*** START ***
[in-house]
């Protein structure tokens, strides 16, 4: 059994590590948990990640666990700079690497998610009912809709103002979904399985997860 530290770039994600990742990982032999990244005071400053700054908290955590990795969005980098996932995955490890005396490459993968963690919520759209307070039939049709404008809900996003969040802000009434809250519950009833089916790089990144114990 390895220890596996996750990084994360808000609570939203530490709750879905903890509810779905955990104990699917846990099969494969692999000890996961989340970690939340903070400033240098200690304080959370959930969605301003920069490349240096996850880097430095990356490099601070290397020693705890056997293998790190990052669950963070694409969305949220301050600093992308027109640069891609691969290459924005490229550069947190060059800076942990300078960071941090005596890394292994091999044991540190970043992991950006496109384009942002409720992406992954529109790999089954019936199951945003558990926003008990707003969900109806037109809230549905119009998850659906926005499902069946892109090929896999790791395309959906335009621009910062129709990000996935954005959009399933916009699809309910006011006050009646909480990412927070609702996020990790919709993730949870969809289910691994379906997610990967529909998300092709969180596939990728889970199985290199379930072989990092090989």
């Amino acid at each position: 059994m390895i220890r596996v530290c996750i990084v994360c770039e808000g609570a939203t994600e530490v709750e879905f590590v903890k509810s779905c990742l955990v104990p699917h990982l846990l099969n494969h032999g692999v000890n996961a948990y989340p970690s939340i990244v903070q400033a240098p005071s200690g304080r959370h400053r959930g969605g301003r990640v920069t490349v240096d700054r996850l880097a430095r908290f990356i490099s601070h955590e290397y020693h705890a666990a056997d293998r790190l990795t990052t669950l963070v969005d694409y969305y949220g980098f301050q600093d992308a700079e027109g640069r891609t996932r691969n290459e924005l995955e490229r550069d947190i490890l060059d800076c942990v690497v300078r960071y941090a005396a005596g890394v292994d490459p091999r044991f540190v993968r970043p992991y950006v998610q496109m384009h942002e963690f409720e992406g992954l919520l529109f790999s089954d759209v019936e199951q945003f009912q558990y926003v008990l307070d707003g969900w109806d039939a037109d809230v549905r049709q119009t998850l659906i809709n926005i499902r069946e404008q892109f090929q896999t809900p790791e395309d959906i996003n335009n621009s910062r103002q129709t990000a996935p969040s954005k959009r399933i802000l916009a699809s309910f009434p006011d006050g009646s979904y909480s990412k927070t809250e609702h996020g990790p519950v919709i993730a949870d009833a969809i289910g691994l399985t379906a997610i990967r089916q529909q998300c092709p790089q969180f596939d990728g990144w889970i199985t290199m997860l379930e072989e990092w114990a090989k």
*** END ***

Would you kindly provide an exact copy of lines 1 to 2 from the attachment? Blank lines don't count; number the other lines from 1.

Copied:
[in-house]
């Protein structure tokens, strides 16, 4: 059994590590948990990640666990700079690497998610009912809709103002979904399985997860 530290770039994600990742990982032999990244005071400053700054908290955590990795969005980098996932995955490890005396490459993968963690919520759209307070039939049709404008809900996003969040802000009434809250519950009833089916790089990144114990 390895220890596996996750990084994360808000609570939203530490709750879905903890509810779905955990104990699917846990099969494969692999000890996961989340970690939340903070400033240098200690304080959370959930969605301003920069490349240096996850880097430095990356490099601070290397020693705890056997293998790190990052669950963070694409969305949220301050600093992308027109640069891609691969290459924005490229550069947190060059800076942990300078960071941090005596890394292994091999044991540190970043992991950006496109384009942002409720992406992954529109790999089954019936199951945003558990926003008990707003969900109806037109809230549905119009998850659906926005499902069946892109090929896999790791395309959906335009621009910062129709990000996935954005959009399933916009699809309910006011006050009646909480990412927070609702996020990790919709993730949870969809289910691994379906997610990967529909998300092709969180596939990728889970199985290199379930072989990092090989």